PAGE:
A few dozen Jersey City activists renew calls for Councilwoman DeGise to resign at rally


A few dozen Jersey City activists renewed calls for Councilwoman-at-Large Amy DeGise to resign in light of her pleading guilty to a July 19th hit-and-run and receiving sanctions two weeks ago.

By Daniel Ulloa/Hudson County View

Somewhere between 30 and 50 people gathered in the Jersey City City Hall plaza to express their continued frustrations with the situation as a council caucus meeting convened on the 2nd floor.

“ADG has got to go!” the crowd chanted, led by former city council candidate Kevin Bing.

“This past summer Amy DeGise hit the cyclist Andrew Black on his bicycle. He was working for Uber Eats early in the morning. She hit him and she drove away. How long was she gone?” he asked.

Six hours!” the crowd shouted in response.

“In six hours she did nothing. Never tapped the breaks. She admitted she knew what she did. She knew it was wrong. She knew she was supposed to stop and render aid,” Bing said.

Bing also cited DeGise’s living situation, attempting to use her influence to get out of her car being towed in Hoboken, and numerous parking tickets as other clear examples that “she has no respect for the law.”

He continued that only Ward E Councilman James Solomon and Ward F Councilman Frank “Educational” Gilmore have called for DeGise to step down while all other elected leaders have remained silent – including Mayor Steven Fulop and Gov. Phil Murphy (D).

“We’re mad at the city council. Only two city council members have spoken out against her. The others have remained silent. We’re mad at Mayor Fulop,” he exclaimed.

“Tell her to resign,” the crowd responded, repeating the phrase several times.

“Governor Murphy, he wanted the political process to play out. The political process has played out, which means he needs to call on her to resign. This is a situation where mayors want to be governors and governors want to be presidents and we are caught in the middle.”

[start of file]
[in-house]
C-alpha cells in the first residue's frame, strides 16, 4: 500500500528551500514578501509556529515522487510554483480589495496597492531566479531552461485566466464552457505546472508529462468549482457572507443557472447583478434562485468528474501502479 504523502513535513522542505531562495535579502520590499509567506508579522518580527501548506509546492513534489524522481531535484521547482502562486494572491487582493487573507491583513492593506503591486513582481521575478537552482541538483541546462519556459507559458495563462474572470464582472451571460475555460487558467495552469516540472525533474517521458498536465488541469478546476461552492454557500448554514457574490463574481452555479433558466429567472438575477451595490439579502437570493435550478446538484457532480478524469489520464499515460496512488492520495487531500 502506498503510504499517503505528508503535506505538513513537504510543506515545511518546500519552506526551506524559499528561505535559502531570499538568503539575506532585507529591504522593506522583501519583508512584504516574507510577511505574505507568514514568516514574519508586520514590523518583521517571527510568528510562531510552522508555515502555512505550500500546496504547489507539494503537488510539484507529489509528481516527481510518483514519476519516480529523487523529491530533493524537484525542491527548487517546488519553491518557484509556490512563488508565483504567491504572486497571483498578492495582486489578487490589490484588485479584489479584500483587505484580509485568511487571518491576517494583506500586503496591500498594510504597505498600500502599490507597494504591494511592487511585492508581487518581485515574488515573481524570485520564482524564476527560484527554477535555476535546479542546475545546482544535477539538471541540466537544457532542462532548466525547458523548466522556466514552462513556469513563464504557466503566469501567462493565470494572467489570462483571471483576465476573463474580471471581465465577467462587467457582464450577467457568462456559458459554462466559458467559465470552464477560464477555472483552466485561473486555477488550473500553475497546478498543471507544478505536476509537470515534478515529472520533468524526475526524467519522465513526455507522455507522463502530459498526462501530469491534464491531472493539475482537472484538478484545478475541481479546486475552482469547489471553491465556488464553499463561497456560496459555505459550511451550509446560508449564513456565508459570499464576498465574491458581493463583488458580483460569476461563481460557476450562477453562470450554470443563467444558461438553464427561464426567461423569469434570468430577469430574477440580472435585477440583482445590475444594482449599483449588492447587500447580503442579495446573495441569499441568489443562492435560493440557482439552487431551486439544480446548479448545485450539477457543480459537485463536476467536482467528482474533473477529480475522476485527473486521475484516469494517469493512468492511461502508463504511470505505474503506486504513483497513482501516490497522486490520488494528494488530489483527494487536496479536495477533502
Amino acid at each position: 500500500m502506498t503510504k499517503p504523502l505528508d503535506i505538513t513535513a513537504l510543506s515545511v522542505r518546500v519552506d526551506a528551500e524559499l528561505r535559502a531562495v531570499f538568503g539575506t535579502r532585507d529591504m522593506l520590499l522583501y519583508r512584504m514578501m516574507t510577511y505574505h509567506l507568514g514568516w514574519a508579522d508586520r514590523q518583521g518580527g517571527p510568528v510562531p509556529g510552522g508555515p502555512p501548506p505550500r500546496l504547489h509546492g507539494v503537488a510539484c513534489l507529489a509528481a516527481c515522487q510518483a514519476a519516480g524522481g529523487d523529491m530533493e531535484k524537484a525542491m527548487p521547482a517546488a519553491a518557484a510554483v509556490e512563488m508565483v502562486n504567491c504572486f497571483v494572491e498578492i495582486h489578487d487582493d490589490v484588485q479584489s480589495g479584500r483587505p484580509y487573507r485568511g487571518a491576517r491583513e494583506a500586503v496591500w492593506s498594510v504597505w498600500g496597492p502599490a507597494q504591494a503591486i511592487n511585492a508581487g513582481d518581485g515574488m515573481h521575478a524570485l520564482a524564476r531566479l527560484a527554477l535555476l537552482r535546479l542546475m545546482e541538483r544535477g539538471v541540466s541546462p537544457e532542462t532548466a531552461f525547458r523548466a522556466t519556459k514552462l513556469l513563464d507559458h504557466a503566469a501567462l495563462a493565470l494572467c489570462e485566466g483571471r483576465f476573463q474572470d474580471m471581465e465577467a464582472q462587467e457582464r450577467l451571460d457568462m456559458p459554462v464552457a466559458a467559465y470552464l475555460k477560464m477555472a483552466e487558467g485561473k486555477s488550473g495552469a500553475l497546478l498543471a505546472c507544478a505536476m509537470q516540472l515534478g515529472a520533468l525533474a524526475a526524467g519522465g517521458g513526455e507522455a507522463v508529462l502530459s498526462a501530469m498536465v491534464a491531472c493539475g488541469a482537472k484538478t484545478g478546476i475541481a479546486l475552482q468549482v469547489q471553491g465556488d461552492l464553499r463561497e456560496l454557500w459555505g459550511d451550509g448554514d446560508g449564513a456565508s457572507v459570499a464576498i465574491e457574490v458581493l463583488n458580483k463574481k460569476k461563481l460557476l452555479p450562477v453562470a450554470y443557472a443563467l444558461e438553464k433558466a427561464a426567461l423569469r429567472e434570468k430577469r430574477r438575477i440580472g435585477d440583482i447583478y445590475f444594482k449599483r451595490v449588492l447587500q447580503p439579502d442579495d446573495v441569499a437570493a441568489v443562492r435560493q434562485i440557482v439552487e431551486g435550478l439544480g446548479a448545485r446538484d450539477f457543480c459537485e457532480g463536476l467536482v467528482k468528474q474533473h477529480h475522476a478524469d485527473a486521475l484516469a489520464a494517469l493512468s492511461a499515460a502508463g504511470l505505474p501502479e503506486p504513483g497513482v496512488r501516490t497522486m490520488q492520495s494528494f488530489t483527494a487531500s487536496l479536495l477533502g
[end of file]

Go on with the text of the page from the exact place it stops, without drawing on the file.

Adrian Ghainda, a Hudson County commissioner candidate in the 2nd district, insisted that now is not the time to relent on asking for accountability.

“Amy DeGise has failed to live up to the responsibilities she chose to accept. Our elected officials want us to let this go. We can’t allow this to happen.”

He noted that during the city council protest in August, when many called for her to resign, where several traumatic stories of hit-and-runs were told: “Those stories still haunt me.”

“We are in the midst of a hit-and-run epidemic. We need our leaders in government to take it seriously,” stated Safe Street Jersey City board member Colin DeVries. He also pointed out that six pedestrians have been struck by cars in Jersey City in 2023.

“I cannot accept Amy DeGise as my political representative. She struck a human being with her SUV, caused him to flip over her hood onto the asphalt, and just kept on going.”

Jersey City Democratic Committeewoman Sarah Ordway read a letter from late immigration activist Alan Mentha, who passed away at the end of last year after a long bout with cancer.

“Amy DeGise, you are bringing dishonor to our city. The time to act is now. I’m shocked Amy DeGise hasn’t resigned and more shocked Mayor Fulop and his allies on the city council haven’t demanded it. Where is your moral integrity?” she asked to applause.

“If it’s just raw political power that lets you stay in office, what’s next? Who’s she going to hit next? What politician is going to think they’ll face any consequences for these types of actions?” Bing added.

Hudson County Executive candidate Eleana Little said “a system of corruption and nepotism” has allowed DeGise to remain on the council, though made it clear she felt she is a symptom, not the disease.

“None of these things are unique to Amy. It’s symptomatic of a political establishment that cares about their cronies more than everyday people,” she argued.

“While my opponent, loyal chief of staff to Tom DeGise Craig Guy, held a swanky fundraiser with the governor and the mayor in September, I joined many of you here protesting. We were implored, even chided to let the legal process carry out.”

The caucus meeting didn’t start until after 4:30 p.m. and ran until a little before 6:30 p.m., but none of the electeds addressed or acknowledged the protest.

Warning: A non-numeric value encountered in /home/hcvcp/public_html/wp-content/themes/Hudson County View/includes/wp_booster/td_block.php on line 353


  1. Hey, you’d run too if there was something that might come up in your system after rolling through a cyclist like a bowling pin. She “surrendered” to police a half-day later and they handed her a filled-out traffic ticket and sent her on her way. No drug/dwi test for Amy. It’s good to have the HudCo Machine at your beck and call.